Fortnightly Magazine - June 2016

EPRI Explores Augmented Reality to Improve Grid Reliability

Innovating Like Edison: Utility workers with superpowers?

Smart meters are a reality but are smart poles and smart helmets right behind them? Often in the form of wearable computers or “wearables,” devices are potentially able to communicate from an endless variety of devices in the form of visual cues and data, sound, and even information based on touch.

Getting Berned

What’s the price tag of banning fracking?

Ironically, a ban on fracking would increase coal generation, which emits carbon dioxide at twice the rate of gas generation.

Line Dividing Regulation and Management

Utility performance, investment versus dividends, rate of return incentives

Generally speaking, regulatory commissions and courts are not anxious to substitute their judgement for that of utility management. A recent example where state regulators found it prudent to gingerly cross the line can be seen in a recent case involving Indianapolis Power and Light Company.

Beware of Vertical Arrangements for Gas Procurement

Owning gas reserves benefits consumers?

Regulators should start with the premise that long-term contracting with an independent gas producer or middleman is preferable (e.g., with a marketer). Vertical arrangements pose a number of tough questions for state public utility regulators.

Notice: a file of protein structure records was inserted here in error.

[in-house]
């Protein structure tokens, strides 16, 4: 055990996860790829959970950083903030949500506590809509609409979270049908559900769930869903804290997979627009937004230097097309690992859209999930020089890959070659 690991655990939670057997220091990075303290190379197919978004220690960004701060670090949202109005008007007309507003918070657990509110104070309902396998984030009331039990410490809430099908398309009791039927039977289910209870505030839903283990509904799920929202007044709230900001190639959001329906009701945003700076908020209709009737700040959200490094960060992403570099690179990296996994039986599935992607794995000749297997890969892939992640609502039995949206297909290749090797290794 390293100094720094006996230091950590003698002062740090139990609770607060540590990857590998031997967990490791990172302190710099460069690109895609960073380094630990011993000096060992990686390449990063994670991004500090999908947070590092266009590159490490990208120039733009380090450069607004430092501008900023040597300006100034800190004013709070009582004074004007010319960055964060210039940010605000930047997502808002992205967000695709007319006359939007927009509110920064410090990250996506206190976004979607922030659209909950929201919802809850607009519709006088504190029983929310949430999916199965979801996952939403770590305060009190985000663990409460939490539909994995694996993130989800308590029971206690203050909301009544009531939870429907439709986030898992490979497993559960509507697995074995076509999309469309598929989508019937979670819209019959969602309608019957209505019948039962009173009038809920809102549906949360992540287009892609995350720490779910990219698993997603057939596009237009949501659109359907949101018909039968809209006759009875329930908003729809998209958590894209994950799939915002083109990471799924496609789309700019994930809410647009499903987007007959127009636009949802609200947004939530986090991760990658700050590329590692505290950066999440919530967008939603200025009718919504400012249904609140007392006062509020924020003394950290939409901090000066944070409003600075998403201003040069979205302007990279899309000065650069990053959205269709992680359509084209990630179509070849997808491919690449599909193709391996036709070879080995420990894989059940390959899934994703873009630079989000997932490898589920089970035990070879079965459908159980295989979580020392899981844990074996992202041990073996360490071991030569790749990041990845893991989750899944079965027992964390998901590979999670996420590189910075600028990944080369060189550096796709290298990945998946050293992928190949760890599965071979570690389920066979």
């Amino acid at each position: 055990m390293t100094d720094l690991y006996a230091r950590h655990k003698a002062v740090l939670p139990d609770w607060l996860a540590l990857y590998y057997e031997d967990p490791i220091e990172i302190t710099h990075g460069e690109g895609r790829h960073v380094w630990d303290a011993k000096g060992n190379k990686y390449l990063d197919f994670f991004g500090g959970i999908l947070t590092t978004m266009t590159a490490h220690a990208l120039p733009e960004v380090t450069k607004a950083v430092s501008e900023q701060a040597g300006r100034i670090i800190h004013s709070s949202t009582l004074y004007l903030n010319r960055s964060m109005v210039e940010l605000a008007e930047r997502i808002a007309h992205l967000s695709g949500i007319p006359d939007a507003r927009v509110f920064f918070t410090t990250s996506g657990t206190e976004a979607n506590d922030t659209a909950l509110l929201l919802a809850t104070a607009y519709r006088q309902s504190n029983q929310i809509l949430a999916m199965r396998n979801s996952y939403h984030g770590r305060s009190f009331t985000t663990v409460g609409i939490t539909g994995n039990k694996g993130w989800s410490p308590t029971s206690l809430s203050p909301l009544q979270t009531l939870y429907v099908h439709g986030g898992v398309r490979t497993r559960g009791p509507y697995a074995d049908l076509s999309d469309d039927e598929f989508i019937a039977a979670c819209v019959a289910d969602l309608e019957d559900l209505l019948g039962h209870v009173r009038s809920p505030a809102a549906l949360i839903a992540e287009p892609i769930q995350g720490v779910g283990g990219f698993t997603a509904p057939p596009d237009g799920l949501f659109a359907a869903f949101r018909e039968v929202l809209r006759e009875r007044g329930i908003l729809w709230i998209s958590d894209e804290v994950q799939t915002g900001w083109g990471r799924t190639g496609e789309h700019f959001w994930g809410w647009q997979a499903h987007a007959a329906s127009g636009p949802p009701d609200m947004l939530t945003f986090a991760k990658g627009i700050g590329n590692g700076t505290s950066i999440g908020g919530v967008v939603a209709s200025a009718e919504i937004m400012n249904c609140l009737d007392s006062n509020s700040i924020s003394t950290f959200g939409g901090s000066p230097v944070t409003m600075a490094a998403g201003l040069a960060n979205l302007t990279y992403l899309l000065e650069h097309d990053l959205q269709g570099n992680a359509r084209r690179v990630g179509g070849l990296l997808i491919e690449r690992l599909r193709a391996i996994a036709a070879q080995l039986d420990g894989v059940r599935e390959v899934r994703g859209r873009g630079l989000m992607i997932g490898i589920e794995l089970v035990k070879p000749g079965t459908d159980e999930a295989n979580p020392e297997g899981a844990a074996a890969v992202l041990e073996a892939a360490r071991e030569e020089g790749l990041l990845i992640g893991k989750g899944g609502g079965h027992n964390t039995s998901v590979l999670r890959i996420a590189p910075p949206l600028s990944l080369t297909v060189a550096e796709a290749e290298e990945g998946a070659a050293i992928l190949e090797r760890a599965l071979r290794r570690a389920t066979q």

Who Are You Guys?

I asked ACS.

ACS, Advanced Control Systems, a high-tech company based in Atlanta, is a go-to, real-time energy management solution provider of the highest quality innovative products.

First Look at 2015 CO2 Emission Trends for the U.S.

Part 2 – Electric Power Sector

Shifts in the generation mix in recent years have had an enormous impact on carbon dioxide emissions. For 2015, the carbon intensity of total generation was more than 20 percent lower than in 2005, accounting for 476 million metric tons in reductions. The dramatic decline is our focus here in Part 2.

James Maxwell and Charles Coulomb

June Birthdays

On June 14, 1736, Charles-Augustin de Coulomb was born in France.

The name might seem vaguely familiar. In an electrical engineering or physics class that you struggled to keep awake in, the prof defined the unit of electric charge.

The coulomb, or just C, is the unit of electric charge. It is the charge transported by a constant electrical current of one ampere in one second.

C comes into plays in capacitance, the storing of charge. C is also the amount of excess charge on a capacitor of one farad charged to a potential difference of one volt.